Humans are made of the stars, essentially. Neil deGrasse Tyson has a brilliant way of telling people about this. He is quoted in so eloquently saying:
“The atoms of our bodies are traceable to stars that manufactured them in their cores and exploded these enriched ingredients across our galaxy, billions of years ago. For this reason, we are biologically connected to every other living thing in the world. We are chemically connected to all molecules on Earth. And we are atomically connected to all atoms in the universe. We are not figuratively, but literally stardust.”
The Earth is always on the move, which causes some technically weird situations. As a result of the move, you can and likely will weigh a bit more at the poles of the Earth than you would weigh at the Equator. This is not just because at the Equator line you’ll be sweating off a lot of water weight either. This is one of the craziest, mind-blowing facts about the Earth we found.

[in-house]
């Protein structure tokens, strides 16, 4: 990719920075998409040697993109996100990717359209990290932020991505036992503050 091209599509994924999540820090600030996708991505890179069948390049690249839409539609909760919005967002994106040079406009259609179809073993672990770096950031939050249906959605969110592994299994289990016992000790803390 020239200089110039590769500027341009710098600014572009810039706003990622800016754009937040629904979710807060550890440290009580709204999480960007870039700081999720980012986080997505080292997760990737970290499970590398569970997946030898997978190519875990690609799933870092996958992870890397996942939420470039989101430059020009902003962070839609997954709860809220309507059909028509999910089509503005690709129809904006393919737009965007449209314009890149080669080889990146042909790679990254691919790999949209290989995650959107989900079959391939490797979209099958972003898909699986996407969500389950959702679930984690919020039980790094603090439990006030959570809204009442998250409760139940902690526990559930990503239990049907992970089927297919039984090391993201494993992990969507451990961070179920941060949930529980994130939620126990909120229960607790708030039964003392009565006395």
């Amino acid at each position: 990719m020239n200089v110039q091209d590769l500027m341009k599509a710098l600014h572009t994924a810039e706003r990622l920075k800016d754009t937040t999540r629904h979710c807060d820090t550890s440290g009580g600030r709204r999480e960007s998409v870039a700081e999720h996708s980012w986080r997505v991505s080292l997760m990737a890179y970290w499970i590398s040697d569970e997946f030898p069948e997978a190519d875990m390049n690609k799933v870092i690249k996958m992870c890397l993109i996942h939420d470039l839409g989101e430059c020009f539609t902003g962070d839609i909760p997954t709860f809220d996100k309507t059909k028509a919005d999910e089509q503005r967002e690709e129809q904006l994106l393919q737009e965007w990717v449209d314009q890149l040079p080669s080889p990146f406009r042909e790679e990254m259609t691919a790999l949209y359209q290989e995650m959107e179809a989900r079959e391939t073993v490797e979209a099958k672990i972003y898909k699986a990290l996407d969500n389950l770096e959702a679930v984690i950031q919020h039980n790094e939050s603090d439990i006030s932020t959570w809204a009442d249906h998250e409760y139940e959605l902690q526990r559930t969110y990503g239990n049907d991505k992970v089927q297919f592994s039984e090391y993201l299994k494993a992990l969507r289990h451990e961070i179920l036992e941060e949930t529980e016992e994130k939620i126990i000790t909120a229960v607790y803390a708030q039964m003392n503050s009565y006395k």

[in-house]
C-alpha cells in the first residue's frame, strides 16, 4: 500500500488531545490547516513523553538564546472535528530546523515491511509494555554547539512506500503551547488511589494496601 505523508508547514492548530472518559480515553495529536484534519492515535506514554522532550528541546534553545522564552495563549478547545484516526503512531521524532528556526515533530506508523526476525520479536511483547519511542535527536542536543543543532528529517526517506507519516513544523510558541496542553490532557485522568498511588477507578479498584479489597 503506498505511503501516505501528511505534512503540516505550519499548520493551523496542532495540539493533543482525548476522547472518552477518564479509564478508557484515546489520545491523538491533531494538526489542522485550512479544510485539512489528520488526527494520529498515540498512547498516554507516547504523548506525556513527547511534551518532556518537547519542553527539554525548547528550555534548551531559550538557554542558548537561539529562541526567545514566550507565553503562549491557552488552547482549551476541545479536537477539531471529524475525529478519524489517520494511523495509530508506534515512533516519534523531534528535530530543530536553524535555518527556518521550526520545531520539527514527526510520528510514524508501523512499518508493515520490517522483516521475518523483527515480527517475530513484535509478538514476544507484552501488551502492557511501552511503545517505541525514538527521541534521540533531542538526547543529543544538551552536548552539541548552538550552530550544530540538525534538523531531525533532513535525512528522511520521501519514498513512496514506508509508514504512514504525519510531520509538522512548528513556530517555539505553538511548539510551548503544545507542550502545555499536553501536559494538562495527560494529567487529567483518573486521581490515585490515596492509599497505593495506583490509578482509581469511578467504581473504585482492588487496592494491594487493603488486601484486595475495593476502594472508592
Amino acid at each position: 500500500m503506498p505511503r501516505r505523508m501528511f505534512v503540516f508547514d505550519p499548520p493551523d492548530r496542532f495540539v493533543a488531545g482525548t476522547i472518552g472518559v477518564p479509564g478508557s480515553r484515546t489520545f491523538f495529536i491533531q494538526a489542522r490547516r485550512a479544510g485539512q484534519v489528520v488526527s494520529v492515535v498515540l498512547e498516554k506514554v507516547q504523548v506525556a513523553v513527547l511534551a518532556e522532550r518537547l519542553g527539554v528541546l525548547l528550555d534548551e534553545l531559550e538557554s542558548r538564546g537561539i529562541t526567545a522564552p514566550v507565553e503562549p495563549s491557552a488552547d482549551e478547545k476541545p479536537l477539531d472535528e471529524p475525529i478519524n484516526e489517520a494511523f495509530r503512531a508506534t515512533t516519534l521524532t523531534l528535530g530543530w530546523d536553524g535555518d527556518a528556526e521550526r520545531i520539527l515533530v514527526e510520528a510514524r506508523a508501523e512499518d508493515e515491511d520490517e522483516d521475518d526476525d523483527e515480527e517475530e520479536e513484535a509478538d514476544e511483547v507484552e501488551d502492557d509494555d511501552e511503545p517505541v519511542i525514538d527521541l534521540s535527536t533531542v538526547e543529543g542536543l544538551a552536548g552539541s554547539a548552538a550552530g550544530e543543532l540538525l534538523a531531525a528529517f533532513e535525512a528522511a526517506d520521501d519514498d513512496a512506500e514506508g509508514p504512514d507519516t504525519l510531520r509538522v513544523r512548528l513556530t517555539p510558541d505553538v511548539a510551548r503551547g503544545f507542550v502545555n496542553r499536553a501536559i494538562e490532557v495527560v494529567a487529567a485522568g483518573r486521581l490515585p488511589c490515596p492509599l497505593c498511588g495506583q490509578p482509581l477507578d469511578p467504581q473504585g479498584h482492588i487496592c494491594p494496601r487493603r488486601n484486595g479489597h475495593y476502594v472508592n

Scientists have looked into this and believe they have the answer as to why weight and ultimately gravity differ in these spots on the Earth. It is said that convection currents from Earth’s mantle and/or the Earth reacting to the pressure of eliminating ice on its surface after it melts are the root cause of the gravity difference.
We may see massive mountains all over the world with Mount Everest being the believed tallest. However, it’s actually not the tallest but rather, more of it is on land. There are underwater mountains that are quite tall. When it comes to a mountain range, however, that is another story entirely. The largest was assumed to be the Andes in South America, which is 4,350 miles long.